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Naysayers, Procrastinators or Planters?


Tom Campbell
    An Octogenarian woman took her pre-teen grandson out to plant pine seedlings, explaining that one day they would grow into tall trees that provided shade and wood to build houses. The boy protested, saying that she wouldn't be alive to see them reach maturity. The wise elder agreed but quickly added that the boy and his children would enjoy their benefits.

    What would today's North Carolina be like if yesterday's citizens hadn't planted trees? If they had failed to invest for the future, had not built roads, schoolhouses, hospitals, universities and other public infrastructure? You can be sure there were folks at the time who said we couldn't afford them or didn't need them, timid or conservative souls who genuinely opposed Governor Cameron Morrison, Kerr Scott, Terry Sanford and legislative leaders who strongly advocated borrowing money to invest in both present and future needs. We can be thankful they did.

    That's the heart of the argument favoring passage of the $2 billion Connect NC bond referendum on the ballot in March. North Carolina has added some 2 million persons since the turn of this century and our state continues to grow. We face two choices: either we plan and build for the future or we stick our heads in the sand, refusing to acknowledge the needs and denying our responsibility to both current and future citizens.

    The last time we took such a big step was in 2000. Led by the state Chamber of Commerce, educators, leading citizens and our elected representatives we boldly passed a $3 billion higher education bond package for our universities and community colleges. Time has proved the wisdom of that positive decision by voters. Due to economic uncertainly and an unwillingness by leadership we have sat too long on the sidelines, deferring maintenance and neglecting needed new buildings, roads, water systems and other facilities best provided by the public.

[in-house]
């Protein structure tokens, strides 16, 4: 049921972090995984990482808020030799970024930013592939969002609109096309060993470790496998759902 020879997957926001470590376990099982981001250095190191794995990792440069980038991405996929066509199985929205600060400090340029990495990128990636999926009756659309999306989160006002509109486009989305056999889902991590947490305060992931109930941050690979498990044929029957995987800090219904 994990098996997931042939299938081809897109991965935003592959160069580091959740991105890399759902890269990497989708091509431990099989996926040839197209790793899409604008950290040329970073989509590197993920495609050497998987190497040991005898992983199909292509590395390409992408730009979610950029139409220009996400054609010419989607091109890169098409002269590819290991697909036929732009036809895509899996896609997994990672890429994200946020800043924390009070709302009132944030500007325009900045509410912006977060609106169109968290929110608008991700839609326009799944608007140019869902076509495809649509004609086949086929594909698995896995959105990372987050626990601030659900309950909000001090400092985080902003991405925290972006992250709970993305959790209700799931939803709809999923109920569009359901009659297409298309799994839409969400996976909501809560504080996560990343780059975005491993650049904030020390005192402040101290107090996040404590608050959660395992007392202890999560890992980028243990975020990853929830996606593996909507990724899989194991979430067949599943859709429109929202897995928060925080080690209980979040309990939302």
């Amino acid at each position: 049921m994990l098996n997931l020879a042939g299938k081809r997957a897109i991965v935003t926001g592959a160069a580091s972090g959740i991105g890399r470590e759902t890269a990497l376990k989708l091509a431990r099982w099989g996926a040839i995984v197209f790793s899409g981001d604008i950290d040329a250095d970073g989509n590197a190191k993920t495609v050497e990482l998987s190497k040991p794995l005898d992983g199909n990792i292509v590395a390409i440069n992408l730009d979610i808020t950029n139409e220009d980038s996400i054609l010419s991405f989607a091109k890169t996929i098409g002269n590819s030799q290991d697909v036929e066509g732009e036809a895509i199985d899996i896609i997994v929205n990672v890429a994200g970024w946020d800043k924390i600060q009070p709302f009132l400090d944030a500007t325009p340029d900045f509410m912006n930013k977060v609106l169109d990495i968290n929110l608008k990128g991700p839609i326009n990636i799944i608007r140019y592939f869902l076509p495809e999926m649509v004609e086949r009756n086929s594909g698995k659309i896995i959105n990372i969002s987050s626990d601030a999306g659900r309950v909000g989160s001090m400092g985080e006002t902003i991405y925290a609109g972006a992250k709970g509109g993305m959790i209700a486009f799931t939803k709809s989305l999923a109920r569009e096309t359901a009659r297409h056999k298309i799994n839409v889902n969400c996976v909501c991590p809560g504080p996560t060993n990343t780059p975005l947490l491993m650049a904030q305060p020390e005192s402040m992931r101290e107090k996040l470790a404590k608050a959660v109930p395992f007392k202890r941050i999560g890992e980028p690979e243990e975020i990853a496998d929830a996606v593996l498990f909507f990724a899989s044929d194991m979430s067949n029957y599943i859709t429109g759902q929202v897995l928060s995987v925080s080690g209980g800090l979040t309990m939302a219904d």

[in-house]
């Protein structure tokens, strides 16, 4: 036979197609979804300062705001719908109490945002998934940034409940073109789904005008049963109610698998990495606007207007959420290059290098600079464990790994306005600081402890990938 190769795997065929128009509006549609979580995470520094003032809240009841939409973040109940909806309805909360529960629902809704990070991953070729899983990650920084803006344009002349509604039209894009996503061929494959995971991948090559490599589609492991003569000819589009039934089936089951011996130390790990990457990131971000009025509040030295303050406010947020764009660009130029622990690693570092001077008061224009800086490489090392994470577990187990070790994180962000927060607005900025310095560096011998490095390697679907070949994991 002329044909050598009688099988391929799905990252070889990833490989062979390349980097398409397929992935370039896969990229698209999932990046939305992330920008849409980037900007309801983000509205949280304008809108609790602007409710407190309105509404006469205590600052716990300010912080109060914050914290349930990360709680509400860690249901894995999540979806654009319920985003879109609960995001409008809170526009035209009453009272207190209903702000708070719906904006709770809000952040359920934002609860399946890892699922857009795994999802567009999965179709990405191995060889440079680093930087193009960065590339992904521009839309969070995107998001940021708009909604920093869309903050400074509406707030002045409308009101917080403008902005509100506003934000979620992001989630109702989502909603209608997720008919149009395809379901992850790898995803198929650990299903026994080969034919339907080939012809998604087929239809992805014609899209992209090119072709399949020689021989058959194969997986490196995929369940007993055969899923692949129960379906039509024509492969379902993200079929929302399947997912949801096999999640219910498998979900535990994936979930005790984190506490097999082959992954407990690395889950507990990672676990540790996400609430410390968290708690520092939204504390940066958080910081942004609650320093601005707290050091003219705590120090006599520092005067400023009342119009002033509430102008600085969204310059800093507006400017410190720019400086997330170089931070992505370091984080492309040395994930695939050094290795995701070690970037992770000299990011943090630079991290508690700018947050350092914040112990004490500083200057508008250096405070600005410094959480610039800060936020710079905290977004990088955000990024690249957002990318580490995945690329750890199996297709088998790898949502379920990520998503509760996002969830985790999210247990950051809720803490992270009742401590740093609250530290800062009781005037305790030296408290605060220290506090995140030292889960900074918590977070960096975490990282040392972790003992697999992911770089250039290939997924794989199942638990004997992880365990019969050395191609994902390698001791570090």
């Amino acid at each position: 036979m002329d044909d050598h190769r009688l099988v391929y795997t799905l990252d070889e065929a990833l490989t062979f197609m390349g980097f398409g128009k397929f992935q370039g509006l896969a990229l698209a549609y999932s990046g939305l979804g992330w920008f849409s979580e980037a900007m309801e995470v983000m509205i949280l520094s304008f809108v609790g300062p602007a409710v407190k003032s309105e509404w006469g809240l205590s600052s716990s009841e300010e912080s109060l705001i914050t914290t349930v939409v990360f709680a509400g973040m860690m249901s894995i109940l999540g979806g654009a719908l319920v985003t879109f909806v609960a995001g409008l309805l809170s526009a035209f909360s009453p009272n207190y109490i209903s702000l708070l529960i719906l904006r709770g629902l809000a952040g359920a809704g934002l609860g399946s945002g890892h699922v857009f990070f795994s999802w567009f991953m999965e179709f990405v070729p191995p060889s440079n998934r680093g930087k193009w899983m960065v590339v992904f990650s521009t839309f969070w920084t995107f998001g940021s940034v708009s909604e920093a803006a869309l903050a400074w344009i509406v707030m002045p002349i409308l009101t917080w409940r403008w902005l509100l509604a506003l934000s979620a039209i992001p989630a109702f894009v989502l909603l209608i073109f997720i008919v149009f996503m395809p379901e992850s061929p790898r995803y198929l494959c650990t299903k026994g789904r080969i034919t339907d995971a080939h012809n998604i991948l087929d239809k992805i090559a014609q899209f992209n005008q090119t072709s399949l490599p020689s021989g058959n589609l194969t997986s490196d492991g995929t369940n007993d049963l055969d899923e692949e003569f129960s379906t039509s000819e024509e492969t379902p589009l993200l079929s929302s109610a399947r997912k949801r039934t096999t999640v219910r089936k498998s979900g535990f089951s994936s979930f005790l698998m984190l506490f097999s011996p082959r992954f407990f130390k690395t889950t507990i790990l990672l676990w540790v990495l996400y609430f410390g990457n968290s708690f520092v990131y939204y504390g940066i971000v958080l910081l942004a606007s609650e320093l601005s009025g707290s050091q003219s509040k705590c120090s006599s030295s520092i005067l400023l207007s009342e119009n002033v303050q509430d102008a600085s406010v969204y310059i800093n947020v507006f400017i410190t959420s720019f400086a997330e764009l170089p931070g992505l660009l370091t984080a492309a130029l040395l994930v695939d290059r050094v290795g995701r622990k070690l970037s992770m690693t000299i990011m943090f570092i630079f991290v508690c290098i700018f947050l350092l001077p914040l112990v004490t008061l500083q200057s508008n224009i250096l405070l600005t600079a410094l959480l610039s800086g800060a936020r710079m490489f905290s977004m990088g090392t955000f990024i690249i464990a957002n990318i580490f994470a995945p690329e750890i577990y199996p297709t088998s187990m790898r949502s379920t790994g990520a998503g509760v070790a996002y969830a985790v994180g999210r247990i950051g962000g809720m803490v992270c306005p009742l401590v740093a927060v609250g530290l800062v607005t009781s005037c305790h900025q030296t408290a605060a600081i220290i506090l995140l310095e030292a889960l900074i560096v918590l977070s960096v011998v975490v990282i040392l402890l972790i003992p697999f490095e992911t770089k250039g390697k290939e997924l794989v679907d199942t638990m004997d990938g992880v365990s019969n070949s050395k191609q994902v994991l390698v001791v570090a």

Passage of these bonds will not raise taxes, will not jeopardize the "debt cap" on state finances our leadership likes to maintain and, if traditional yardsticks prove reliable, should create more than 50,000 jobs in our state. The Connect NC package will build ahead for the next 50 years for our universities, community colleges, agriculture, state parks, local governments and National Guard. The only negative is that this referendum doesn't address transportation needs, but leaders have pledged to do so.

    As in times past, there are some vocal naysayers today who don't want government to undertake anything, but we can be glad that leaders in 1795 saw the need to build the nation's first public university, financing it with a lottery. We can point with pride to the 1839 public school referendum to build schools, the 1850 North Carolina Railroad, and 1921 and 1949 road bonds, among others. We can celebrate the Research Triangle Park, Community Colleges, University buildings, clean water systems and a plethora of other projects that would not have been completed without government assistance and public funding. Those past actions brought us to where we are today.

    Just as the wizened grandmother understood the necessity to plant for the future we must ask ourselves if we are naysayers, procrastinators or planters? We trust the overwhelming majority of North Carolinians will see the wisdom to pass the Connect NC bond referendum.

    Publisher's note: Tom Campbell is former assistant North Carolina State Treasurer and is creator/host of NC SPIN, a weekly statewide television discussion of NC issues airing Sundays at 11:00 am on WITN-TV. Contact Tom at NC Spin.





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